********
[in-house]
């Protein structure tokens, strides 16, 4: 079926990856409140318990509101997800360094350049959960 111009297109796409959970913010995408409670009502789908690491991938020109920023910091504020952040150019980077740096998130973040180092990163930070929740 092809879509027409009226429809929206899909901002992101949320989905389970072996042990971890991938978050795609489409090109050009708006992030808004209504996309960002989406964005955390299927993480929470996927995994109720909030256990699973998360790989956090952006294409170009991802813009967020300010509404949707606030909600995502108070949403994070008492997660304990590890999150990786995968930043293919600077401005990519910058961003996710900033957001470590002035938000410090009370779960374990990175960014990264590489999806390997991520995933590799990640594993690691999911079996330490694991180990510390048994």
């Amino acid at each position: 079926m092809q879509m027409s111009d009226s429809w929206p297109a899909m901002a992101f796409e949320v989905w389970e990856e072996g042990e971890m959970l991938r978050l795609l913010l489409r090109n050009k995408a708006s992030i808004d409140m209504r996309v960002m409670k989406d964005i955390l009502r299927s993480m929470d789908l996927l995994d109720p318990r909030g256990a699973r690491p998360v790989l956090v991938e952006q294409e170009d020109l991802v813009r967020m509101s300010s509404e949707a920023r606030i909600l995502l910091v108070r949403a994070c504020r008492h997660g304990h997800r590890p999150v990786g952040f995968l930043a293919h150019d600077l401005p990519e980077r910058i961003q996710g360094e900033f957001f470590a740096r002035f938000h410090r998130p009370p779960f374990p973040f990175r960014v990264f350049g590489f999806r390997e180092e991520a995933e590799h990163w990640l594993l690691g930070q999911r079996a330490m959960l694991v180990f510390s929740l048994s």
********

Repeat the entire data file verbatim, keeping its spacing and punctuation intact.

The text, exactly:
[in-house]
């Protein structure tokens, strides 16, 4: 079926990856409140318990509101997800360094350049959960 111009297109796409959970913010995408409670009502789908690491991938020109920023910091504020952040150019980077740096998130973040180092990163930070929740 092809879509027409009226429809929206899909901002992101949320989905389970072996042990971890991938978050795609489409090109050009708006992030808004209504996309960002989406964005955390299927993480929470996927995994109720909030256990699973998360790989956090952006294409170009991802813009967020300010509404949707606030909600995502108070949403994070008492997660304990590890999150990786995968930043293919600077401005990519910058961003996710900033957001470590002035938000410090009370779960374990990175960014990264590489999806390997991520995933590799990640594993690691999911079996330490694991180990510390048994």
């Amino acid at each position: 079926m092809q879509m027409s111009d009226s429809w929206p297109a899909m901002a992101f796409e949320v989905w389970e990856e072996g042990e971890m959970l991938r978050l795609l913010l489409r090109n050009k995408a708006s992030i808004d409140m209504r996309v960002m409670k989406d964005i955390l009502r299927s993480m929470d789908l996927l995994d109720p318990r909030g256990a699973r690491p998360v790989l956090v991938e952006q294409e170009d020109l991802v813009r967020m509101s300010s509404e949707a920023r606030i909600l995502l910091v108070r949403a994070c504020r008492h997660g304990h997800r590890p999150v990786g952040f995968l930043a293919h150019d600077l401005p990519e980077r910058i961003q996710g360094e900033f957001f470590a740096r002035f938000h410090r998130p009370p779960f374990p973040f990175r960014v990264f350049g590489f999806r390997e180092e991520a995933e590799h990163w990640l594993l690691g930070q999911r079996a330490m959960l694991v180990f510390s929740l048994s």